The Bill has now completed all its stages in the House of Commons and will return to the House of Lords for consideration of any amendments.
Report stage of Justice and Security Bill: Day One
The first day of debate on the report stage of the Justice and Security Bill took place in the House of Commons on Monday 4 March 2013.
Report stage and third reading of Justice and Security Bill: Day Two
The second day of debate on the report stage and third reading of the Justice and Security Bill took place in the House of Commons on Thursday 7 March 2013.
About the Justice and Security Bill [HL]
The Bill proposes:
- Strengthened oversight by the Intelligence and Security Committee (ISC) of the Security Service, the Secret Intellligence Service, the Government Communications Headquarters and other activities relating to intelligence matters.
- To expand the statutory remit of the ISC and allow Parliament to have a more substantial role in ISC appointments.
- To provide for closed material procedure in relation to certain civil proceedings in the High Court, the Court for Session or the Court of Appeal. Also to extend closed material procedure for cases containing sensitive information and connected purposes.
Progress of the Bill
The Bill completed its passage through the House of Lords and was introduced into the House of Commons on 28 November 2012.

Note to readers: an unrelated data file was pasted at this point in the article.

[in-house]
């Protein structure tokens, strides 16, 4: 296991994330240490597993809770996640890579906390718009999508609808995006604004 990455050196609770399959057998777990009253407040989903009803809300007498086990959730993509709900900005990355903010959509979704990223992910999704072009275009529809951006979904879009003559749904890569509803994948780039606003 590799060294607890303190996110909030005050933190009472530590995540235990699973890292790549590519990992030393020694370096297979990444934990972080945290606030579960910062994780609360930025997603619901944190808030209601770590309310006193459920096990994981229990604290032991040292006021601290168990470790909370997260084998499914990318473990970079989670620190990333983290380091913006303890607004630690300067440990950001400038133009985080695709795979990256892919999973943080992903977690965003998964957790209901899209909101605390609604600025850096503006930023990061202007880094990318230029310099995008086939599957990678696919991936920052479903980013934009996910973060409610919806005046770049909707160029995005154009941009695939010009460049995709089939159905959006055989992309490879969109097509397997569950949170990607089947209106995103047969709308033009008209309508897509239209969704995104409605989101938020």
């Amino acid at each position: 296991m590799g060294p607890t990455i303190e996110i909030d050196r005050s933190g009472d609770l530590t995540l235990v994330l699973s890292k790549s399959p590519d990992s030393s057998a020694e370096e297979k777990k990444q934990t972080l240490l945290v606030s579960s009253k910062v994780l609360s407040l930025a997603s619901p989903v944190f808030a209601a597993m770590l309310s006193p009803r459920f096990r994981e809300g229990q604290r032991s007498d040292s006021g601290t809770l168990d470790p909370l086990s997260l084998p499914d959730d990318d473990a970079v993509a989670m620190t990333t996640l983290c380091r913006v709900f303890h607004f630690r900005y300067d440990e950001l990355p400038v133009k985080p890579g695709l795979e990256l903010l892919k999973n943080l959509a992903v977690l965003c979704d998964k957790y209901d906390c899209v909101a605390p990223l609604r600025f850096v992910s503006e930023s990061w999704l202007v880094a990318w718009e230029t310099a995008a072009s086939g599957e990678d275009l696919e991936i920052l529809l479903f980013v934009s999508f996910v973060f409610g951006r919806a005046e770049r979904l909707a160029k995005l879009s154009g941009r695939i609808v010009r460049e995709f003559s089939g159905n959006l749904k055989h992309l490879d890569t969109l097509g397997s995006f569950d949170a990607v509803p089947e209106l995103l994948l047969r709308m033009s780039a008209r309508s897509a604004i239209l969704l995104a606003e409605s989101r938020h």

The Bill had its second reading in the House of Commons on 18 December 2012.
Keep up to date with all the proceedings and documentation, including amendment papers, on the Justice and Security Bill and find out how a Bill becomes an Act of Parliament.
Report by Joint Committee on Human Rights
The Joint Committee on Human Rights scrutinises all Government Bills for their human rights implications. The Committee identified the Justice and Security Bill as one of their priorities for legislative scrutiny. Their report on the Bill was published on 6 November 2012.
House of Commons Library analysis
The House of Commons Library produces briefing papers to inform MPs and their staff of key issues. The papers contain factual information and a range of opinions on each subject, and aim to be politically impartial.
What are report stage and third reading of a bill?
The report stage gives MPs an opportunity, on the floor of the House, to consider any further amendments (proposals for change) to a Bill which has been examined in a public bill committee or on the floor of the House. There is no set time period between the end of committee stage and the start of the report stage.
What happens at report stage?
All MPs may speak and vote. For lengthy or complex Bills, the debates may be spread over several days. All MPs can suggest amendments to the Bill or new clauses (parts) that they think should be added.
What happens after report stage?
Report stage is usually followed immediately by debate on the Bill's third reading.
What happens at third reading?
Debate on the Bill is usually short, and limited to what is actually in the Bill, rather than, as at second reading, what might have been included.
Amendments (proposals for change) cannot be made to a BIll at a third reading in the Commons. At the end of the debate, the House decides (votes on) whether to approve the third reading of the Bill.
What happens after third reading?
If the Bill started in the Commons it goes to the House of Lords for its first reading.
If the Bill started in the Lords it returns to the House of Lords for consideration of any amendments the Commons has made.